Ghislaine Maxwell Allegedly Wrapped Her Cell Phone in Tinfoil to Avoid Surveillance

Prosecutors are pushing hard to keep her in jail so she can't flee and deprive the alleged victims of a trial.
Cover: On Thursday, British socialite Ghislaine Maxwell was charged in the US with facilitating Jeffrey Epstein's sexual exploitation of girls. Photo credit should read: Chris Ison/PA Wire URN:54429374 (Press Association via AP Images)​

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If Ghislaine Maxwell, the woman accused of recruiting and grooming underage girls for Jeffrey Epstein, isn’t kept in jail, prosecutors believe they may never actually get her to stand trial.

Maxwell has been indicted for four federal counts related to Epstein’s rumored sex trafficking ring, and two counts of perjury for allegedly lying about his sexual habits and her own involvement with his underage victims. The prosecutors’ memo, which arrived a day ahead of a Tuesday hearing in Maxwell’s case in New York City, lays out their case for detaining Maxwell — who has citizenship in three counties, some very murky finances, and “a host of new reasons to use her considerable resources to flee,” prosecutors wrote.


“There will be no trial for the victims if the defendant is afforded the opportunity to flee the jurisdiction,” prosecutors wrote, “and there is every reason to think that is exactly what she will do if she is released.”

Prosecutors first asked the court to keep Maxwell in government custody in early July, just hours after the FBI arrested her at a remote, 156-acre New Hampshire property. In that memo, they said her finances are “opaque and indeterminate” but that Maxwell has been linked to more than 15 different bank accounts over the last four years. The balances of those accounts sometimes topped $20 million.

READ: Ghislaine Maxwell Groomed Girls for Epstein by Trying to ‘Normalize Sexual Abuse', Prosecutors Say

The daughter of a disgraced British media mogul, Maxwell holds citizenship in the United Kingdom, the United States, and France — a country that doesn’t extradite its citizens.

In Monday’s memo, prosecutors also point to Maxwell’s behavior during her arrest as proof of her capacity to flee prosecution. When law enforcement agents descended on her New Hampshire property — bought with all cash just last year — they told Maxwell to open the front door, according to prosecutors. Instead, she fled to another room of the house and shut the door behind her. The agents were forced to breach the door.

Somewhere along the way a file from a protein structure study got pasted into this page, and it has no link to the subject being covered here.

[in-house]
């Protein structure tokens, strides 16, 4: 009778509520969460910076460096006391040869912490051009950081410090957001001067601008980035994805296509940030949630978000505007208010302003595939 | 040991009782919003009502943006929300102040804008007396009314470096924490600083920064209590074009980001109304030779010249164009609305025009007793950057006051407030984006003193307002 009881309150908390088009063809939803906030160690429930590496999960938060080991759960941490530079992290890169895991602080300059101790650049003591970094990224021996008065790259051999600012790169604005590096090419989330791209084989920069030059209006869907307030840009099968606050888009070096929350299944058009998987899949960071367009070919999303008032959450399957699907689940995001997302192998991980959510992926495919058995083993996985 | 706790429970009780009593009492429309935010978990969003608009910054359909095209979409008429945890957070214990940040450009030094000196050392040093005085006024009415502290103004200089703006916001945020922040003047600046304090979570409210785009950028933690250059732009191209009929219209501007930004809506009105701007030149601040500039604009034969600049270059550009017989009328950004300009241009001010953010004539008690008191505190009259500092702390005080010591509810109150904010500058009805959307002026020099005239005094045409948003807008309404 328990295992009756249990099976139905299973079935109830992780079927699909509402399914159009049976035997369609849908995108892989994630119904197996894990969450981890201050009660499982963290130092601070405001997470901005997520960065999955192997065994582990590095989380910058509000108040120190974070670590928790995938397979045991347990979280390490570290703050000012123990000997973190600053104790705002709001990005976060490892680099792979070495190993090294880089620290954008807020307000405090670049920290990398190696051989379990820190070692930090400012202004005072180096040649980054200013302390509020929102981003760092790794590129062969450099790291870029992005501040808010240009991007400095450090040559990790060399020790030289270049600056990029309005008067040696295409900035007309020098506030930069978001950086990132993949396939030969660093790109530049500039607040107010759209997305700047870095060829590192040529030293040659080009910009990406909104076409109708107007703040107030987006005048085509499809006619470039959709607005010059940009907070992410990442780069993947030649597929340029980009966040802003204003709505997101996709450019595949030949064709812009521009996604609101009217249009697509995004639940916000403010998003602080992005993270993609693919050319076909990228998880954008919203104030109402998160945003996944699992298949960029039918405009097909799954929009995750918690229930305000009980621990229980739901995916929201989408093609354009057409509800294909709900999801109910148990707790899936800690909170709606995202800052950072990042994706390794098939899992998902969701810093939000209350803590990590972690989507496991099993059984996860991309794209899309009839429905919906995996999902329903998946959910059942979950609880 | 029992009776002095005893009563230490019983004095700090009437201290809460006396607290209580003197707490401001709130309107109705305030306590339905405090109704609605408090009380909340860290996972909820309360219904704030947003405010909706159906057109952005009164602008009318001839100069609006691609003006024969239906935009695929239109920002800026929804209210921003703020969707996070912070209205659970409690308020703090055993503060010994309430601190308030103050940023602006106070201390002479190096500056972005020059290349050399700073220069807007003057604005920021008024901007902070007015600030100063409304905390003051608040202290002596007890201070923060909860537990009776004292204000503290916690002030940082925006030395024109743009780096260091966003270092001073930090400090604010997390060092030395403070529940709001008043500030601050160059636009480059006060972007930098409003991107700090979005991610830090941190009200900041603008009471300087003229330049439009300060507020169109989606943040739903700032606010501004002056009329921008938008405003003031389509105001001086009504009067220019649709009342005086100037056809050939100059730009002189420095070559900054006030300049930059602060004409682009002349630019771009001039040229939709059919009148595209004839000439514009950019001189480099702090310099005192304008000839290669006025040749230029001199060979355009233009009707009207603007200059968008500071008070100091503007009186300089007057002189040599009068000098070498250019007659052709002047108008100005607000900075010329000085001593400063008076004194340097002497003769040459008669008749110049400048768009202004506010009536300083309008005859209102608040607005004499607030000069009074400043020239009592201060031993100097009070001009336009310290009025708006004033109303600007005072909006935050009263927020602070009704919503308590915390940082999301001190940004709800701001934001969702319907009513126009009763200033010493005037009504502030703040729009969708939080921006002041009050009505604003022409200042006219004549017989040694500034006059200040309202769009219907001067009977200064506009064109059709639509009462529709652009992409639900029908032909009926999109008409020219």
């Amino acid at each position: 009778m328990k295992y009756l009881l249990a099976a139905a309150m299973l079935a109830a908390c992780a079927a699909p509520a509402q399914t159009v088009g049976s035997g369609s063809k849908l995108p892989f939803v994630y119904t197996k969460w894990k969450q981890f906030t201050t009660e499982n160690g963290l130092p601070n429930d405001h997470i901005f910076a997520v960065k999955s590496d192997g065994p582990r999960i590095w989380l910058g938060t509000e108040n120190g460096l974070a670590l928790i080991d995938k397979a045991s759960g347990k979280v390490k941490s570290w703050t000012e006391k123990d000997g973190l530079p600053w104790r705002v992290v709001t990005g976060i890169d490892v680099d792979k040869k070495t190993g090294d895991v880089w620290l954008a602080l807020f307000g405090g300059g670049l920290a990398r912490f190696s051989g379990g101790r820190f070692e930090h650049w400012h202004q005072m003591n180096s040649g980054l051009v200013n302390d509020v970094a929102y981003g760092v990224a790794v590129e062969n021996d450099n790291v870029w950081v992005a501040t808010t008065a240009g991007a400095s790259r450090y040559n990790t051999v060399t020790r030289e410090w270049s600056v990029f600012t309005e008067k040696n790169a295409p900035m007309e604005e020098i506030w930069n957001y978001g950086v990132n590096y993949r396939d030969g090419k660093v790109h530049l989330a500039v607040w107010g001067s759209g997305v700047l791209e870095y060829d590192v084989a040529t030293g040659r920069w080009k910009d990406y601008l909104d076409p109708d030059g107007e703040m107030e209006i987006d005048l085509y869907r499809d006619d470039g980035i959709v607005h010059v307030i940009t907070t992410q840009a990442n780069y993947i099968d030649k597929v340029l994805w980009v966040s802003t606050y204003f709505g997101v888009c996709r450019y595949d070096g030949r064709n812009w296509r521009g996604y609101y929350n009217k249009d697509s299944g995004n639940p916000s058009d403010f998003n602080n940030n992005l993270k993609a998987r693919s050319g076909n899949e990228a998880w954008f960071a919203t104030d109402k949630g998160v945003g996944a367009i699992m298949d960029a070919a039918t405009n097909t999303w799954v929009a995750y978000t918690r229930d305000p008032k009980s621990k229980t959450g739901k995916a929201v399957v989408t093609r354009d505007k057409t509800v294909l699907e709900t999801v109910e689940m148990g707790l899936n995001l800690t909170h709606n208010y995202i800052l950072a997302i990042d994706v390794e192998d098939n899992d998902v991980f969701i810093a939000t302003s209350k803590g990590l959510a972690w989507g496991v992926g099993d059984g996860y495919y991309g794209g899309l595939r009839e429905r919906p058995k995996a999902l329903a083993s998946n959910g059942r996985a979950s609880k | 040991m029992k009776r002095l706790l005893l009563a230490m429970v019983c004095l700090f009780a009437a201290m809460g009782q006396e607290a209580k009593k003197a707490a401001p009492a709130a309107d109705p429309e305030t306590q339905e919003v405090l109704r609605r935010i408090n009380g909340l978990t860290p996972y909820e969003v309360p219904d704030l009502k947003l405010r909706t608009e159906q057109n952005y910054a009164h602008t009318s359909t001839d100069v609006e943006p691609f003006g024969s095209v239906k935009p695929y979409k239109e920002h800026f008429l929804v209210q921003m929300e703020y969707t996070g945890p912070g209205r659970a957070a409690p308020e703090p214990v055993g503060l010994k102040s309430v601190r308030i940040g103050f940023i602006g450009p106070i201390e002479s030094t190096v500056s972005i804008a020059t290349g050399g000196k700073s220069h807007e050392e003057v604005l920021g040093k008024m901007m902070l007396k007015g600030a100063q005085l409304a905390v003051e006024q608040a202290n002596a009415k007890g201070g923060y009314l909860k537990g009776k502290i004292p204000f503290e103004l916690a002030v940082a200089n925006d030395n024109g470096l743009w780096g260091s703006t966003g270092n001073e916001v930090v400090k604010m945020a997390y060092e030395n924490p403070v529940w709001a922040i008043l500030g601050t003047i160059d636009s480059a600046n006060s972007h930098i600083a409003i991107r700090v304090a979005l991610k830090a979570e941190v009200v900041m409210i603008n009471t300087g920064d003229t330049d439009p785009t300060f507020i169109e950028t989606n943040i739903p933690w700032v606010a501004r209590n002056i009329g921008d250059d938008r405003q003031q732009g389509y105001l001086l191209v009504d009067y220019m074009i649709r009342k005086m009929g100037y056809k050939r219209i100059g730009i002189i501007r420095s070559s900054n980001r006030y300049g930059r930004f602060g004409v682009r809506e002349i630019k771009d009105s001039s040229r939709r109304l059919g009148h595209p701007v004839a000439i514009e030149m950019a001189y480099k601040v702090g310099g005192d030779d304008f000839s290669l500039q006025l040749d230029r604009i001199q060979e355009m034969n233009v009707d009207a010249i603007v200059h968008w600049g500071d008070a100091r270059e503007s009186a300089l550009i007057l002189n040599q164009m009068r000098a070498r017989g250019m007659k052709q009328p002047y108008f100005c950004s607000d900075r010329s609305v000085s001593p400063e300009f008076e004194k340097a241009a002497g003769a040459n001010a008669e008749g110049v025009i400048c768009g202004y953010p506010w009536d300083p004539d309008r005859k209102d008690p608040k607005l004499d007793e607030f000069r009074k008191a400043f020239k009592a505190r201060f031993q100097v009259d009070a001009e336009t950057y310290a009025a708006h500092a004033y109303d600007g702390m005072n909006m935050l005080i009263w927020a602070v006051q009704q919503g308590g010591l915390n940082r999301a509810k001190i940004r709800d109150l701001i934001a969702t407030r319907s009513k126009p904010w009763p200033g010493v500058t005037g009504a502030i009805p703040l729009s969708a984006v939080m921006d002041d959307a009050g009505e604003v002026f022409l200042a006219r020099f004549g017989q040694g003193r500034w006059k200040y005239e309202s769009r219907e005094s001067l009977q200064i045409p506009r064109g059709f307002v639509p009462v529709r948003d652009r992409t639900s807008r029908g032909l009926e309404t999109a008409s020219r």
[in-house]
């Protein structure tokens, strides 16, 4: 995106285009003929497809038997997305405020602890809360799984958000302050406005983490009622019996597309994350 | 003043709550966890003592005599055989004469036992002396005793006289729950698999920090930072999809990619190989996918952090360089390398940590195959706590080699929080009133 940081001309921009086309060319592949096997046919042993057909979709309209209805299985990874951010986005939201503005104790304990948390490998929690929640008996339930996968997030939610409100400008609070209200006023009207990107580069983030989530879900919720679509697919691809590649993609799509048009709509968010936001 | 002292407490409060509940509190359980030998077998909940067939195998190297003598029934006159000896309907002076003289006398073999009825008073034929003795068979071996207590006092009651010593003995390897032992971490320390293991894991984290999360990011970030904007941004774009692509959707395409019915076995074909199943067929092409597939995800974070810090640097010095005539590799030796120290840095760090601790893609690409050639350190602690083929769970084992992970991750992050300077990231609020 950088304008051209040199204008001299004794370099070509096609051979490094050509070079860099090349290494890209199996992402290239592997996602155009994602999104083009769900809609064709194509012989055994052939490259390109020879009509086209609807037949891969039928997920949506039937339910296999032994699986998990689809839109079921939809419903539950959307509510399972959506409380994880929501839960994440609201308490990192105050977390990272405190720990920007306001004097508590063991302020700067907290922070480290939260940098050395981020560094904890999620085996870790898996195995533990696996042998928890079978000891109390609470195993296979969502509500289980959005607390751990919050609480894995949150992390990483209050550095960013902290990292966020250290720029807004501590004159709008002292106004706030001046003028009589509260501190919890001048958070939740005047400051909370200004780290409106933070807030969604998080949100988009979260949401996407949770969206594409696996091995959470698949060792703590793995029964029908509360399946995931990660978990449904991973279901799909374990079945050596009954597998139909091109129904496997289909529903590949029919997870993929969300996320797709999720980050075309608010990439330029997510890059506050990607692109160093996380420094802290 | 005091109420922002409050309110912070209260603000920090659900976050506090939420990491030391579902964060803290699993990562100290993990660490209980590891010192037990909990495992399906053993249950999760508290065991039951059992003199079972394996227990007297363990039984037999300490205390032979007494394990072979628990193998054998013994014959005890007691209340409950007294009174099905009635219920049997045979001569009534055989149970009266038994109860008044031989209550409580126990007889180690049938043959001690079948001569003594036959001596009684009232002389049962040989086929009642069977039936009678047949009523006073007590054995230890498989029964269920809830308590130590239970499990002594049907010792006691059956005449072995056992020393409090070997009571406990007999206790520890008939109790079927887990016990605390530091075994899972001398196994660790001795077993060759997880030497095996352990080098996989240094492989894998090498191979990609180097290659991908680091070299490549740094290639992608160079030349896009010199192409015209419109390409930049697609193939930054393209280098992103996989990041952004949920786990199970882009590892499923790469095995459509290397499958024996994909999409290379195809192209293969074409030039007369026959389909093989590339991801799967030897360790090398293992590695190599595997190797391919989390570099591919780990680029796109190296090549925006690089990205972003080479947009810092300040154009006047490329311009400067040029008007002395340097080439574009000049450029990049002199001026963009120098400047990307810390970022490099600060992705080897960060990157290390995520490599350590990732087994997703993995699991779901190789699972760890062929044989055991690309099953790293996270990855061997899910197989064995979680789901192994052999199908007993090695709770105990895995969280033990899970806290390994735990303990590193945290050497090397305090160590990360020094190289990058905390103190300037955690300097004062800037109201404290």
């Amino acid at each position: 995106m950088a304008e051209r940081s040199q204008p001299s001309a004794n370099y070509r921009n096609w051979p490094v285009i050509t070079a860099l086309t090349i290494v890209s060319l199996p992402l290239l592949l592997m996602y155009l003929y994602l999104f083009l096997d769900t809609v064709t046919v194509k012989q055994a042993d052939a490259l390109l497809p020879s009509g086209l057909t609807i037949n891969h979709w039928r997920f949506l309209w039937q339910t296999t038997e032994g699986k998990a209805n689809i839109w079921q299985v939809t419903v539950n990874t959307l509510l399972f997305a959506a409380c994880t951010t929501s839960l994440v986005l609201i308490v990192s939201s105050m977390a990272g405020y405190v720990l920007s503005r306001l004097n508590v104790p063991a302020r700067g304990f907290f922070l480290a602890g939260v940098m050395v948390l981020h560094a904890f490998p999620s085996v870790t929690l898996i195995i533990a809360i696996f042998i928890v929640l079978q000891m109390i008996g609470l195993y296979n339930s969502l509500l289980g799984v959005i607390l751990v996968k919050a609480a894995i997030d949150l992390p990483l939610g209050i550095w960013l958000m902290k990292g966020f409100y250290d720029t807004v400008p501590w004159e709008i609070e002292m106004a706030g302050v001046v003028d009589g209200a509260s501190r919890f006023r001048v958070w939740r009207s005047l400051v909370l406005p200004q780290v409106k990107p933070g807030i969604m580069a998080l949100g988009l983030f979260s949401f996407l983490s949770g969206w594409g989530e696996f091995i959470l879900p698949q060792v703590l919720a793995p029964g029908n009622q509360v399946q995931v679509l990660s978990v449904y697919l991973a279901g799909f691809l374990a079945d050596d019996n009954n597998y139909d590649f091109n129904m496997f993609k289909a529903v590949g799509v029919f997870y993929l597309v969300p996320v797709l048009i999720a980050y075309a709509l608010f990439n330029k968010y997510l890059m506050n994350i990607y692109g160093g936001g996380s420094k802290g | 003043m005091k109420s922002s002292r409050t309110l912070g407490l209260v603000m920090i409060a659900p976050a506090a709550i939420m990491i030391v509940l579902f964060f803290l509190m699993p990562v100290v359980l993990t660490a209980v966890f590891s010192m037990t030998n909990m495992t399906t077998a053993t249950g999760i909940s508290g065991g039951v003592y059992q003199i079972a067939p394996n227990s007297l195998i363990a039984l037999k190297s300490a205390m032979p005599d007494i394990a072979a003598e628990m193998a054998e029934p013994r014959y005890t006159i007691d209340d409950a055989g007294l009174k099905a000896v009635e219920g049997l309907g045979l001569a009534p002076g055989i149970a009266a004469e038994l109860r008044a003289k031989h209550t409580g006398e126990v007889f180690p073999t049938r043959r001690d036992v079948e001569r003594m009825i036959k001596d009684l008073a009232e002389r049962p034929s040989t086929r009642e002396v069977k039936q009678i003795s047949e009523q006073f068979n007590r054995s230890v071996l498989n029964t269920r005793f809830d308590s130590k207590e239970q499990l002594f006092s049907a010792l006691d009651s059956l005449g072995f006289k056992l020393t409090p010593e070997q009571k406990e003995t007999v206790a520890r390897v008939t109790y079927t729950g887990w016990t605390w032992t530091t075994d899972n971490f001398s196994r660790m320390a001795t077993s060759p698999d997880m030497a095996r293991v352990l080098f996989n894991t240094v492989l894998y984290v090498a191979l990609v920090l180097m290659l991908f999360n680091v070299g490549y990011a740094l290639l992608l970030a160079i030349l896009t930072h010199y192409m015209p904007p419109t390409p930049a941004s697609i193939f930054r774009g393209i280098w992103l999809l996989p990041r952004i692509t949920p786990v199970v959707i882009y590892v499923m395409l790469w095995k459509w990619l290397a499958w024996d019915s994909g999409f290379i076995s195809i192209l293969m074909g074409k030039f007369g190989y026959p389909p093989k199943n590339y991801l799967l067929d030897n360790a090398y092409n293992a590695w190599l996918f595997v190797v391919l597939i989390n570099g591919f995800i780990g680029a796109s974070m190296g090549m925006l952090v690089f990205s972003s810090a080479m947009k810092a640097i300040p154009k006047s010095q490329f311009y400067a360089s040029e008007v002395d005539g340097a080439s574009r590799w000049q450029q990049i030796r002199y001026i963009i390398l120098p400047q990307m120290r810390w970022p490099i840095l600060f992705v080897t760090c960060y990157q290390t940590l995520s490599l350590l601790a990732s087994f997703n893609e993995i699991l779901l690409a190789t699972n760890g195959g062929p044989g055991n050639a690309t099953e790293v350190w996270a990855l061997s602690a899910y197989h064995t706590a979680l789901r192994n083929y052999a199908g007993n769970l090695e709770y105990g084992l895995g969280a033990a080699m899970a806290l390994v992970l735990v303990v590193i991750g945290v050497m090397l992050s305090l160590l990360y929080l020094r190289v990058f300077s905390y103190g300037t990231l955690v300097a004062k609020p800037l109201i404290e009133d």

Inside the house, the agents found a cell phone wrapped in tin foil, which prosecutors described as “a seemingly misguided effort to evade detection, not by the press or public, which of course would have no ability to trace her phone or intercept her communications, but by law enforcement.”


Maxwell’s brother had hired a security company to guard Maxwell constantly, according to court documents. She also never left the property.

Maxwell’s whereabouts have been a source of intense speculation over the last year, since Epstein was arrested on federal sex trafficking charges. He later died by hanging in a Manhattan jail, and officials have ruled his death a suicide.

Despite speculation that Maxwell was hiding out in Paris, her lawyers revealed in court documents that Epstein’s alleged madam hasn’t left the United States since his arrest. She’s also been in contact with law enforcement since last July.

Her lawyers offered up six people who would assume responsibility for a $5 million bond on Maxwell’s behalf — all six are Maxwell’s “siblings, relatives, and friends,” according to her lawyers — and to secure it with a $3.75 million property in the United Kingdom. Under that proposed deal, Maxwell would also submit to electronic monitoring and house arrest as well as surrender her passports.

But Maxwell’s defense shed no light on her finances, or those of her suggested co-signers, none of which are named. And because the property is in the United Kingdom, prosecutors say that they’d be blocked from seizing it. The property’s value to the government, then, is “effectively meaningless,” according to prosecutors.

“To the extent the defendant now refuses to account for her ownership of or access to vast


wealth, it is not because it does not exist — it is because she is attempting to hide it,” prosecutors wrote.

While Maxwell’s lawyers contended that she’d holed up in New Hampshire to avoid the press, prosecutors say that’s no reason to let her leave custody.

“Even if her behavior in the last year could be attributed solely to her desire to avoid media attention, that should give the court serious concerns about what steps she would be willing to take to avoid federal prison,” they wrote, adding, “There should be no question that the defendant is skilled at living in hiding.

Maxwell is currently being held at Metropolitan Detention Center in Brooklyn.

Cover: On Thursday, British socialite Ghislaine Maxwell was charged in the US with facilitating Jeffrey Epstein's sexual exploitation of girls. Photo credit should read: Chris Ison/PA Wire URN:54429374 (Press Association via AP Images)